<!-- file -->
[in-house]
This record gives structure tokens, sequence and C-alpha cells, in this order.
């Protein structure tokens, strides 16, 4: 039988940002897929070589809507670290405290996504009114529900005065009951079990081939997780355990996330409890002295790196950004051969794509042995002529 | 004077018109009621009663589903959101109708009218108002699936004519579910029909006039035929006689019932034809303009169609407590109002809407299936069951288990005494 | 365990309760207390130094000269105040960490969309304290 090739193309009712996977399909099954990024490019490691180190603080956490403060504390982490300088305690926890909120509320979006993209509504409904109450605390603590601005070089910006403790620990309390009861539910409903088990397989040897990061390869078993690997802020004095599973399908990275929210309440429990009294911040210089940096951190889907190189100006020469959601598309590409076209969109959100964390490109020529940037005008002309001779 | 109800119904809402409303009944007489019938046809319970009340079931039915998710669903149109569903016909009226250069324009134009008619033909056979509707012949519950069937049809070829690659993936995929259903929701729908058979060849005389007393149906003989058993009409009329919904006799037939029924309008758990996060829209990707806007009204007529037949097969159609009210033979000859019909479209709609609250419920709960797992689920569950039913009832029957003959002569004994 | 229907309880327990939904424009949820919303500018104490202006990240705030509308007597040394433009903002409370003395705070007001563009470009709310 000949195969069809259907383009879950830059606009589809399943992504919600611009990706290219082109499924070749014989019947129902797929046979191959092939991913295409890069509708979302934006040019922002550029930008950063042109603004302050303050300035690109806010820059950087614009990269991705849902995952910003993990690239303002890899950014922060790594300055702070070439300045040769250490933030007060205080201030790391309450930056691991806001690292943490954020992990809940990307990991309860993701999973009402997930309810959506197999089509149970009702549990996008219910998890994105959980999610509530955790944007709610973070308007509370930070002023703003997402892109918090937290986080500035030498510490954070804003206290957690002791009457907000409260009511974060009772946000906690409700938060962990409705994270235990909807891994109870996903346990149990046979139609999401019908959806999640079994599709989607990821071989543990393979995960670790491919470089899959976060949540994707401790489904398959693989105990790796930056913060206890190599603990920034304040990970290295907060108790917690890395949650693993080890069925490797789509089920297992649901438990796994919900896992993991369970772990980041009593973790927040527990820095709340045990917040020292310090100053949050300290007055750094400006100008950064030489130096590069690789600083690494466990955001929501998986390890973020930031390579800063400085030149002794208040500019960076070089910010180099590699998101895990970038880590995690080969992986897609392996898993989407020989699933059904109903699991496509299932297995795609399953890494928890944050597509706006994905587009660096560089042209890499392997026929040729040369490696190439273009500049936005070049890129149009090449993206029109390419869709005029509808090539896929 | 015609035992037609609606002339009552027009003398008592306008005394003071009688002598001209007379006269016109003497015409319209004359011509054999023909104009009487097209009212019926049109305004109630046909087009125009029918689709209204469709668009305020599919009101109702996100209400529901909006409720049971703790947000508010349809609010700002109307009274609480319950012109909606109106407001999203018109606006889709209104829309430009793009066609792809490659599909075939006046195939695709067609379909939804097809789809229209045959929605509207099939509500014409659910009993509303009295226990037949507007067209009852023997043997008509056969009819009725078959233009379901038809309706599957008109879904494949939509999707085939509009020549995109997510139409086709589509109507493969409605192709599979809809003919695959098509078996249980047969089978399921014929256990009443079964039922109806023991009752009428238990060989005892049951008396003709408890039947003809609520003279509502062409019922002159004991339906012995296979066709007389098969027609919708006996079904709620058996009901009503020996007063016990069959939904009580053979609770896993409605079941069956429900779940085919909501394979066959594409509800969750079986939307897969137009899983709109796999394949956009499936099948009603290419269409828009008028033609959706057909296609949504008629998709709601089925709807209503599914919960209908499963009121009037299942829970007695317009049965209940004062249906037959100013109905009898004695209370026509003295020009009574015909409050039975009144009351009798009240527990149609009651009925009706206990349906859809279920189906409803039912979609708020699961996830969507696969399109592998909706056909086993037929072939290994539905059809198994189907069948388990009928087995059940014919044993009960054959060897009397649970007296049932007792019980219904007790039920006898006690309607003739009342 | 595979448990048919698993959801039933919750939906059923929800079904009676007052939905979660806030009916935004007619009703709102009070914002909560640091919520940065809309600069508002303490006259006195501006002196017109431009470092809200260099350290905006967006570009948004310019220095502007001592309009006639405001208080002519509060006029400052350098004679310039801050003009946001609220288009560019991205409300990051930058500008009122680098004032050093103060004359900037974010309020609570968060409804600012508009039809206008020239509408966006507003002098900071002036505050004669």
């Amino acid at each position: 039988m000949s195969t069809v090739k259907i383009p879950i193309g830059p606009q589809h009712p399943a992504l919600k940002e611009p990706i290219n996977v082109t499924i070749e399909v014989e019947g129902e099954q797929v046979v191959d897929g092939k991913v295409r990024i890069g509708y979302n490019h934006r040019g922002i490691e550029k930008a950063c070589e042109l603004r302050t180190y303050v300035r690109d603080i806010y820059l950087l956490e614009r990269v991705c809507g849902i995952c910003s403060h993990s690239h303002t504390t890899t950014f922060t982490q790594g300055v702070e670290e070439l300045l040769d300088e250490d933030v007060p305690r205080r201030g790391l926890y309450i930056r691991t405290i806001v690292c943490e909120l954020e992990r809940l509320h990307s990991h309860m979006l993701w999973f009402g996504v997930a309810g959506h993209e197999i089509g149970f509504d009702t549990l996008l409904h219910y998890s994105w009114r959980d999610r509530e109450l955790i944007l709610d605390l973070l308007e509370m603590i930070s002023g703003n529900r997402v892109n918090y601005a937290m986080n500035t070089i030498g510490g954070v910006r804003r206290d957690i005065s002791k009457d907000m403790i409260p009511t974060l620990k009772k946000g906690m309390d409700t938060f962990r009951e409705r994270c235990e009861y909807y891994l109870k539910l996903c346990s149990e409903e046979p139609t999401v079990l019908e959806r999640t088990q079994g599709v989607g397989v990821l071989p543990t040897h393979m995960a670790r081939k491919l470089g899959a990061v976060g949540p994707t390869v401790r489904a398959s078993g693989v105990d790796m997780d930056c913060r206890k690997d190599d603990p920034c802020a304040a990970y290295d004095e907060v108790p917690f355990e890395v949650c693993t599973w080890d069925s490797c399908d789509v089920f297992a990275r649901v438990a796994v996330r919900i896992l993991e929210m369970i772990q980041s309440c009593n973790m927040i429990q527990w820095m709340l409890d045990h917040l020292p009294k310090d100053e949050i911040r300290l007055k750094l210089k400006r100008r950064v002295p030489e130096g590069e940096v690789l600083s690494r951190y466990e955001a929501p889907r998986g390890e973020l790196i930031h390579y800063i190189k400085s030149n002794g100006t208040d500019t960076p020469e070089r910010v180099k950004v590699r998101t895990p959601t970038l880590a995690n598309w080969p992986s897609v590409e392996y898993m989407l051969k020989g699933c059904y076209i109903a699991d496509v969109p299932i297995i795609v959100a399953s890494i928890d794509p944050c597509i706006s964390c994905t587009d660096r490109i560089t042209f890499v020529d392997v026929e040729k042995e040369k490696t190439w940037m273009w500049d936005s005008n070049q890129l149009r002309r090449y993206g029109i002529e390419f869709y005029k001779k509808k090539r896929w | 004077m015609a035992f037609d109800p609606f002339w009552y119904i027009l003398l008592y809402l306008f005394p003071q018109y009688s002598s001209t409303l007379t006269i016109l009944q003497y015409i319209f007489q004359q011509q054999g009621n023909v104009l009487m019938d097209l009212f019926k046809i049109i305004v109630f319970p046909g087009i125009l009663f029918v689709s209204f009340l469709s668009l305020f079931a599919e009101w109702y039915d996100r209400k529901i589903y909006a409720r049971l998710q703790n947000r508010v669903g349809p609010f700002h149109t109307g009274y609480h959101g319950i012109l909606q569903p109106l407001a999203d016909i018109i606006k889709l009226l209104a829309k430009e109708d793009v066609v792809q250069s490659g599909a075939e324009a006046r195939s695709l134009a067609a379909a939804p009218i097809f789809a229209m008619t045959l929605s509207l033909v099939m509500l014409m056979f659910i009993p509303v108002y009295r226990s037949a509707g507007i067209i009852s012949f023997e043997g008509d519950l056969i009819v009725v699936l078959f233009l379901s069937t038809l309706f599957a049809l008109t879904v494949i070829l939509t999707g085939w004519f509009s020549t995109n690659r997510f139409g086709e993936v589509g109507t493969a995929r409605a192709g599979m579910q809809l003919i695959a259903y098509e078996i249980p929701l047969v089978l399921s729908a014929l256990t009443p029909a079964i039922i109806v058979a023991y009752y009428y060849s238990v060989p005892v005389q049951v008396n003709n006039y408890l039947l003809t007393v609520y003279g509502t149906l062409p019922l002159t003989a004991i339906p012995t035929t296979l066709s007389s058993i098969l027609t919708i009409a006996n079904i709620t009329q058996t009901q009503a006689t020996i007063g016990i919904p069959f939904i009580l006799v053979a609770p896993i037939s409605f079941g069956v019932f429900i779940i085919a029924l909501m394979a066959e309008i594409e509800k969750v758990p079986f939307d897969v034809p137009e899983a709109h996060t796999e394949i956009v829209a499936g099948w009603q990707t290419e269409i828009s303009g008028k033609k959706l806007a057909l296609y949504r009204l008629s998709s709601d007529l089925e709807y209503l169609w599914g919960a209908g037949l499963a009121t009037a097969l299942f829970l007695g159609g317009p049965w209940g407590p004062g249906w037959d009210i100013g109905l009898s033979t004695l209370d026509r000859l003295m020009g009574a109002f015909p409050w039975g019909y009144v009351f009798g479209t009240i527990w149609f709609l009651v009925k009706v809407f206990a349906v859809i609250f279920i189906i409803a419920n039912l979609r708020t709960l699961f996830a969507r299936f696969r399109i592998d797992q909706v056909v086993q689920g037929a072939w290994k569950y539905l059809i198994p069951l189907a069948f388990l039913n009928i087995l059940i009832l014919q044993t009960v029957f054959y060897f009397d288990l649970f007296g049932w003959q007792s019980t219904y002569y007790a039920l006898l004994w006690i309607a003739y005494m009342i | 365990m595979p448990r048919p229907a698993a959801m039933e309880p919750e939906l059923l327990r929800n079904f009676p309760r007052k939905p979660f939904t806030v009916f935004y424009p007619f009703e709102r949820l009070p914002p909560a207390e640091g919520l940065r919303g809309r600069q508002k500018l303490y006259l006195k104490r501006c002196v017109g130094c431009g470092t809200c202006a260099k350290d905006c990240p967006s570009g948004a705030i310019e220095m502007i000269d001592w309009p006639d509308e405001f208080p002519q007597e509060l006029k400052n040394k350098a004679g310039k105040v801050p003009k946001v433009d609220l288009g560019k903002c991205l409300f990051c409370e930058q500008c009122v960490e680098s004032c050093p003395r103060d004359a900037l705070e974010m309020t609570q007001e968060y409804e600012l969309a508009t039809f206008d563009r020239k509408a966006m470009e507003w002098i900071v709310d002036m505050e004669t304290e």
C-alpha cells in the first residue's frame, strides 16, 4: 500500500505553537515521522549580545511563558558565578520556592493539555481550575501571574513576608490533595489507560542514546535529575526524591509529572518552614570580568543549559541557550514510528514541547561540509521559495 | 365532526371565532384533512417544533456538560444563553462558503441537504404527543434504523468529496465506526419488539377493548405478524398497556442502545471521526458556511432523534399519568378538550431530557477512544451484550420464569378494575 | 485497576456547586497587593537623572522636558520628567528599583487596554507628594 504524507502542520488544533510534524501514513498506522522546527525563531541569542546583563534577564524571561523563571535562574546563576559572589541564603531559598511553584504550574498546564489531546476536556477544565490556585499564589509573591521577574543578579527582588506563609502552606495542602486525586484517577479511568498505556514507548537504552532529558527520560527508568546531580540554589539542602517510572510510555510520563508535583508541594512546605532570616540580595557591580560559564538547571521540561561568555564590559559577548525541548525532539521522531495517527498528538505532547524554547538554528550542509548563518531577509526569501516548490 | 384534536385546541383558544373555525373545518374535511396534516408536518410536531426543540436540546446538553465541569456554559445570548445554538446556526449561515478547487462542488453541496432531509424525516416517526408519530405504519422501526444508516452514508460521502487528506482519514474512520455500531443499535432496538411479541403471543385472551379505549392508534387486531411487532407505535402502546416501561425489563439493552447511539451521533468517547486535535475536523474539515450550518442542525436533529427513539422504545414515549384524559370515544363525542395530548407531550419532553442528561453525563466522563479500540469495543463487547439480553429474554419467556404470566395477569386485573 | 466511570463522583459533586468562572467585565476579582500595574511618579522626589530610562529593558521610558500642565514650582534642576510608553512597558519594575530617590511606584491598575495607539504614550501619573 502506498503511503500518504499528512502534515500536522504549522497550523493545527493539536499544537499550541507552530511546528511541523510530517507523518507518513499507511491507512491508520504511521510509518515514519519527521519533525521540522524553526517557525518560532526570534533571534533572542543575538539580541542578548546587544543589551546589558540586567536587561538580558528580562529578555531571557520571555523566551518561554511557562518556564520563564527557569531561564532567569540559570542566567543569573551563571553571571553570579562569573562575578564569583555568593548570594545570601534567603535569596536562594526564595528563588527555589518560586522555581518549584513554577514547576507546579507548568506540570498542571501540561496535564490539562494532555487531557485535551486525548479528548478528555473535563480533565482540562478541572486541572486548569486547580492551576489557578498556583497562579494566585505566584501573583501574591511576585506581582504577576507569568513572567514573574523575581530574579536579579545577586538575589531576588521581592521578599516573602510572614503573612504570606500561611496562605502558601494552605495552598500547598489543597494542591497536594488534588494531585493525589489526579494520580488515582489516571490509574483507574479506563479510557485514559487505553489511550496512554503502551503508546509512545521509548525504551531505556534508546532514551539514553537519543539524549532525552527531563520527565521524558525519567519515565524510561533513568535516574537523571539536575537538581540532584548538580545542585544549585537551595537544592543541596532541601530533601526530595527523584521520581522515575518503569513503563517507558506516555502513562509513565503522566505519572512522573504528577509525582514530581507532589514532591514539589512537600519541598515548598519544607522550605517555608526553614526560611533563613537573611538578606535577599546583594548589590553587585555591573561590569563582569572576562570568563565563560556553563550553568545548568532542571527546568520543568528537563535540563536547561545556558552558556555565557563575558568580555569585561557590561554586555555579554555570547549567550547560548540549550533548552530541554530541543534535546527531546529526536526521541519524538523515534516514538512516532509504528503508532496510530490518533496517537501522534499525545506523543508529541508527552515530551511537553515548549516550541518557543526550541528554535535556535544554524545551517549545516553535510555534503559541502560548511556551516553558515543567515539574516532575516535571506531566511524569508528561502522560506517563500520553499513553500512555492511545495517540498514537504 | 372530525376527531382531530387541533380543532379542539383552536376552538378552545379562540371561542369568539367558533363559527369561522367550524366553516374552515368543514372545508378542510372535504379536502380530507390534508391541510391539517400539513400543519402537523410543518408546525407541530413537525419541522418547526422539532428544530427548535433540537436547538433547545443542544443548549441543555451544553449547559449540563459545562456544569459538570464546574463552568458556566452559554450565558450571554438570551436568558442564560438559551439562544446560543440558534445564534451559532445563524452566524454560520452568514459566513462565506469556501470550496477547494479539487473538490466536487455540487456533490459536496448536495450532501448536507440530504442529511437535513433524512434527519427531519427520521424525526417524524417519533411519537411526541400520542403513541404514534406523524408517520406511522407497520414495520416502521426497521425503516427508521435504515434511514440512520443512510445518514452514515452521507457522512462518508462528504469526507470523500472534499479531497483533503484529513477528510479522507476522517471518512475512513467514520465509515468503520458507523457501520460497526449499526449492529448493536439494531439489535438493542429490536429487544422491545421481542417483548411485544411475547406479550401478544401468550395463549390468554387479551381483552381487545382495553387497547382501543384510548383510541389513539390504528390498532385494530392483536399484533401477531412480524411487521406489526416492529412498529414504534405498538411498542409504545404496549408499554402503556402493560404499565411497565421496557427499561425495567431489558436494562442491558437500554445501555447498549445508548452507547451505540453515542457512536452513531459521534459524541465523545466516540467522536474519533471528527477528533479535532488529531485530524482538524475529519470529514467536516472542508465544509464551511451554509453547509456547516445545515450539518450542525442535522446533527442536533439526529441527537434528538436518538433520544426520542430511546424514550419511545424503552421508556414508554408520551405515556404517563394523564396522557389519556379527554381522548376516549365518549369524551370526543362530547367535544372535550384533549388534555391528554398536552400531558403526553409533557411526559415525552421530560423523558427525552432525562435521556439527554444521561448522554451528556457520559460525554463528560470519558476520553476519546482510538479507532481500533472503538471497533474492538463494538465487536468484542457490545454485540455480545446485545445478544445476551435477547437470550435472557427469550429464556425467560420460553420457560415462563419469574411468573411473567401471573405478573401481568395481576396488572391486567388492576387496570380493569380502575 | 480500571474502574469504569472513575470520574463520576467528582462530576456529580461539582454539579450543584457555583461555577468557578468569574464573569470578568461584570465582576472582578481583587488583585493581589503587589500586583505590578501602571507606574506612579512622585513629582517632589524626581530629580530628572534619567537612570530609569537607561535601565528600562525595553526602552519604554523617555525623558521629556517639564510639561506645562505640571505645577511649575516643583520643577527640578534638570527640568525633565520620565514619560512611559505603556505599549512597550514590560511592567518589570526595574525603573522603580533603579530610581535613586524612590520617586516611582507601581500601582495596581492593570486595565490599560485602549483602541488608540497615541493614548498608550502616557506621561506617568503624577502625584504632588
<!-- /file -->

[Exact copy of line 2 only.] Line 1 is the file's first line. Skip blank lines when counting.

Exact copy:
This record gives structure tokens, sequence and C-alpha cells, in this order.